I downloaded Pokemon Go last night. While out to dinner with a group of friends from high school, it became apparent that I was the only one who had yet to play it. I'm slightly embarrassed to admit it, but after dinner our group of seven friends opened the app and took a stroll through downtown Toronto, with the sole purpose of catching Pokemon.

If anything, it's reminded me just how much I loved this show as a kid. It's also reminded me how addictive Pokemon games can be.

Ming Wong

When I was 7, I had a $10-a-month allowance, so I didn't have enough to spend on Pokemon trading cards or a Nintendo DS, so I entered the Pokemon world through television. I remember it was on at 5 p.m. on YTV, which was prime time for youth programming, between Hey Arnold! and (minimal) piano practice.

It was the first television show I really followed. I religiously taped the episodes on my VHS and even clicked pause during the commercials for a superior rewatching experience. I watched them over and over again.

Why? Aesthetically, the ultracute animal-based characters fit in with my former loves, Hello Kitty and Minnie Mouse. Shoutout to Vulpix, a fox-like Pokemon. I wish my reason for liking Vulpix is because I identify with its struggle to be taken seriously as a strong Pokemon even though it doesn't look scary. But no. It's really just because it's so cute.

I didn't care much for the fighting, because what I loved best were the stories. The Pokemon on the show were all pure of heart and hero Ash Ketchum's healthy relationship with his Pokemon taught simple values like being loyal to your friends and treating people (and Pokemon) kindly.

I don't think Grade 3 me could succinctly explain why I loved Pokemon the series so much, but looking back, it was a consistent experience. Between the dedicated TV time slot and the neatly wrapped storylines, it was something I could count on. Pikachu would always save the day.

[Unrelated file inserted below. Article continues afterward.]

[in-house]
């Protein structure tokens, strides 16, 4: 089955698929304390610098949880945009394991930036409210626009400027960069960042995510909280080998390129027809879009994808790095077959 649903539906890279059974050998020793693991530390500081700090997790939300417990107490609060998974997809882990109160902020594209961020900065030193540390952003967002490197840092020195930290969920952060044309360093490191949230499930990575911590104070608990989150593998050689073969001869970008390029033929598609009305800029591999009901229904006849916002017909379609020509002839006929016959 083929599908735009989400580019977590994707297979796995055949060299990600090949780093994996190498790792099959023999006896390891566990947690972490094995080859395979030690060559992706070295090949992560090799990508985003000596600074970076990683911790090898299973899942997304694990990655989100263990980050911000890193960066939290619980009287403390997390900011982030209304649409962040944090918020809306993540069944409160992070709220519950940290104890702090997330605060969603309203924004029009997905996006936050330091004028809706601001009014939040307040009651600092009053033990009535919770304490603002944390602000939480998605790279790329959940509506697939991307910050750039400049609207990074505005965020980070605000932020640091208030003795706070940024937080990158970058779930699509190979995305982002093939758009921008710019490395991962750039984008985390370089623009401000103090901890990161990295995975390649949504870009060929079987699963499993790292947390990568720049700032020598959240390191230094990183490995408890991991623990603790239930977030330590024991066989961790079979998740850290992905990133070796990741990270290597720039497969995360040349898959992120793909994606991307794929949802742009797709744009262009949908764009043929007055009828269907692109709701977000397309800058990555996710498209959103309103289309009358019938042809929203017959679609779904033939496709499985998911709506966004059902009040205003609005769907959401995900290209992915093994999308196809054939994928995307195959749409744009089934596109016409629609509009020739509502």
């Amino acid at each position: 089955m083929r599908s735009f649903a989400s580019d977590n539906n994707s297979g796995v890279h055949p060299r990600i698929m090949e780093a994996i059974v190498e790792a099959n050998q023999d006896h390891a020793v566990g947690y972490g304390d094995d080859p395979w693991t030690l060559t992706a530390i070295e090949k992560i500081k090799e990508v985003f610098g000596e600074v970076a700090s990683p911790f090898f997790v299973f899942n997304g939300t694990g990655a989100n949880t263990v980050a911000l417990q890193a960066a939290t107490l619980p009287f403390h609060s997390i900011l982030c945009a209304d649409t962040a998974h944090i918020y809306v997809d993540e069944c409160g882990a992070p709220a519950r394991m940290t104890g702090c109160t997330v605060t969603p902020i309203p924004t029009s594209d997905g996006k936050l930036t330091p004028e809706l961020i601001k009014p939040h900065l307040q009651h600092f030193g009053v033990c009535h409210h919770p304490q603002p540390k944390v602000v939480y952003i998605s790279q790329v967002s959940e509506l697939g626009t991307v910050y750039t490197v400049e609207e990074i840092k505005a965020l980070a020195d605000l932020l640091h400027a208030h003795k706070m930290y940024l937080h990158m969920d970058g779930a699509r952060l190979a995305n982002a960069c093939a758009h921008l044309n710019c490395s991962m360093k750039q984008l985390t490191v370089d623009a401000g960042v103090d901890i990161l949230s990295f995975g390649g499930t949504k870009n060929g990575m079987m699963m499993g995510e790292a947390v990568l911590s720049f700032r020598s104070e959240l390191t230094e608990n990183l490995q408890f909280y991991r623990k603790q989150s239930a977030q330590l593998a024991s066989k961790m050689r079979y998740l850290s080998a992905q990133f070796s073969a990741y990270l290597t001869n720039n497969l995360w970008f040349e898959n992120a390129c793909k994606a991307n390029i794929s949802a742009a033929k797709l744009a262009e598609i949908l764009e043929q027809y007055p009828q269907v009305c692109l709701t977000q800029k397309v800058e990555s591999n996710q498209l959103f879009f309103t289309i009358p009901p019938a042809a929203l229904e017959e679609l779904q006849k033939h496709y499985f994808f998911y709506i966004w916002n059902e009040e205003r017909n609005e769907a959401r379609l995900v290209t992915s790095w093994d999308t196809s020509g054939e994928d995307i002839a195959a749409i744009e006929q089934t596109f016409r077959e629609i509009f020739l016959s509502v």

Report an error Editorial code of conduct
Due to technical reasons, we have temporarily removed commenting from our articles. We hope to have this fixed soon. Thank you for your patience. If you are looking to give feedback on our new site, please send it along to feedback@globeandmail.com. If you want to write a letter to the editor, please forward to letters@globeandmail.com.

Welcome to The Globe and Mail’s comment community. This is a space where subscribers can engage with each other and Globe staff. Non-subscribers can read and sort comments but will not be able to engage with them in any way. Click here to subscribe.

If you would like to write a letter to the editor, please forward it to letters@globeandmail.com. Readers can also interact with The Globe on Facebook and Twitter .

Welcome to The Globe and Mail’s comment community. This is a space where subscribers can engage with each other and Globe staff. Non-subscribers can read and sort comments but will not be able to engage with them in any way. Click here to subscribe.

If you would like to write a letter to the editor, please forward it to letters@globeandmail.com. Readers can also interact with The Globe on Facebook and Twitter .

Welcome to The Globe and Mail’s comment community. This is a space where subscribers can engage with each other and Globe staff.

We aim to create a safe and valuable space for discussion and debate. That means:

  • Treat others as you wish to be treated
  • Criticize ideas, not people
  • Stay on topic
  • Avoid the use of toxic and offensive language
  • Flag bad behaviour

Comments that violate our community guidelines will be removed.

Read our community guidelines here

Discussion loading ...

Latest Videos